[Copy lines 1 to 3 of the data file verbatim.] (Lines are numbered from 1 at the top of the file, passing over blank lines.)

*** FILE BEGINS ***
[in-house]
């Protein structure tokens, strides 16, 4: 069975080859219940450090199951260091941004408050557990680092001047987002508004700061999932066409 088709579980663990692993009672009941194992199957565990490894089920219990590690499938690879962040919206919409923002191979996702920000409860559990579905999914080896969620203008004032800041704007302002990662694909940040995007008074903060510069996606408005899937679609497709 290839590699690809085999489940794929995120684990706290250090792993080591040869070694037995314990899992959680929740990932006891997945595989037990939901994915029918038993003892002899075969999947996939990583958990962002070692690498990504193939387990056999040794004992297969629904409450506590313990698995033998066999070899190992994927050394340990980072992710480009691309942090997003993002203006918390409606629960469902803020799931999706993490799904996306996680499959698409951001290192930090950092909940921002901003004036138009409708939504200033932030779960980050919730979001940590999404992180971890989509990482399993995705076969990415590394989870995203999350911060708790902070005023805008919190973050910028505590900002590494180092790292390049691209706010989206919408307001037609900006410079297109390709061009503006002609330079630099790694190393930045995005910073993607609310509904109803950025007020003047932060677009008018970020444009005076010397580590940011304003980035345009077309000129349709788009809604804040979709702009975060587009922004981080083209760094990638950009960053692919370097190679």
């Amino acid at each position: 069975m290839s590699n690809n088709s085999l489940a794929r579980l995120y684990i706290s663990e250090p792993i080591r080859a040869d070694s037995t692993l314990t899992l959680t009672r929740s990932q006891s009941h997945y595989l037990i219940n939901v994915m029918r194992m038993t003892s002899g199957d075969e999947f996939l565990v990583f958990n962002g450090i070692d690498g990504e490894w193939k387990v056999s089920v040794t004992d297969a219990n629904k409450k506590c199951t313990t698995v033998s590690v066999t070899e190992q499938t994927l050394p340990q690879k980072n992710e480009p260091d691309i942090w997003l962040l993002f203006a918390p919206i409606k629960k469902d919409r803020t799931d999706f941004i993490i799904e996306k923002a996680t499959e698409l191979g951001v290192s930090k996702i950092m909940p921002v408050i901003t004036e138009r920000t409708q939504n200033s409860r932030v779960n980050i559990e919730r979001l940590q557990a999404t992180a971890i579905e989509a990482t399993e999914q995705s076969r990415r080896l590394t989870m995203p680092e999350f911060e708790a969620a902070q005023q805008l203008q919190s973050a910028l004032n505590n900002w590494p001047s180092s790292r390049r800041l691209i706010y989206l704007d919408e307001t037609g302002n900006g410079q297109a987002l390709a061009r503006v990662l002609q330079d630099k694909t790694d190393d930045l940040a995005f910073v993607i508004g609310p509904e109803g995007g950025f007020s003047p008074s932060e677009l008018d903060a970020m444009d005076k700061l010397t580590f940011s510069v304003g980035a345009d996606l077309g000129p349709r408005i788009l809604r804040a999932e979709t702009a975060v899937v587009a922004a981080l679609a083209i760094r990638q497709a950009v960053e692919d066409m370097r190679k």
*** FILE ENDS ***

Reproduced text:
[in-house]
């Protein structure tokens, strides 16, 4: 069975080859219940450090199951260091941004408050557990680092001047987002508004700061999932066409 088709579980663990692993009672009941194992199957565990490894089920219990590690499938690879962040919206919409923002191979996702920000409860559990579905999914080896969620203008004032800041704007302002990662694909940040995007008074903060510069996606408005899937679609497709 290839590699690809085999489940794929995120684990706290250090792993080591040869070694037995314990899992959680929740990932006891997945595989037990939901994915029918038993003892002899075969999947996939990583958990962002070692690498990504193939387990056999040794004992297969629904409450506590313990698995033998066999070899190992994927050394340990980072992710480009691309942090997003993002203006918390409606629960469902803020799931999706993490799904996306996680499959698409951001290192930090950092909940921002901003004036138009409708939504200033932030779960980050919730979001940590999404992180971890989509990482399993995705076969990415590394989870995203999350911060708790902070005023805008919190973050910028505590900002590494180092790292390049691209706010989206919408307001037609900006410079297109390709061009503006002609330079630099790694190393930045995005910073993607609310509904109803950025007020003047932060677009008018970020444009005076010397580590940011304003980035345009077309000129349709788009809604804040979709702009975060587009922004981080083209760094990638950009960053692919370097190679």
């Amino acid at each position: 069975m290839s590699n690809n088709s085999l489940a794929r579980l995120y684990i706290s663990e250090p792993i080591r080859a040869d070694s037995t692993l314990t899992l959680t009672r929740s990932q006891s009941h997945y595989l037990i219940n939901v994915m029918r194992m038993t003892s002899g199957d075969e999947f996939l565990v990583f958990n962002g450090i070692d690498g990504e490894w193939k387990v056999s089920v040794t004992d297969a219990n629904k409450k506590c199951t313990t698995v033998s590690v066999t070899e190992q499938t994927l050394p340990q690879k980072n992710e480009p260091d691309i942090w997003l962040l993002f203006a918390p919206i409606k629960k469902d919409r803020t799931d999706f941004i993490i799904e996306k923002a996680t499959e698409l191979g951001v290192s930090k996702i950092m909940p921002v408050i901003t004036e138009r920000t409708q939504n200033s409860r932030v779960n980050i559990e919730r979001l940590q557990a999404t992180a971890i579905e989509a990482t399993e999914q995705s076969r990415r080896l590394t989870m995203p680092e999350f911060e708790a969620a902070q005023q805008l203008q919190s973050a910028l004032n505590n900002w590494p001047s180092s790292r390049r800041l691209i706010y989206l704007d919408e307001t037609g302002n900006g410079q297109a987002l390709a061009r503006v990662l002609q330079d630099k694909t790694d190393d930045l940040a995005f910073v993607i508004g609310p509904e109803g995007g950025f007020s003047p008074s932060e677009l008018d903060a970020m444009d005076k700061l010397t580590f940011s510069v304003g980035a345009d996606l077309g000129p349709r408005i788009l809604r804040a999932e979709t702009a975060v899937v587009a922004a981080l679609a083209i760094r990638q497709a950009v960053e692919d066409m370097r190679k």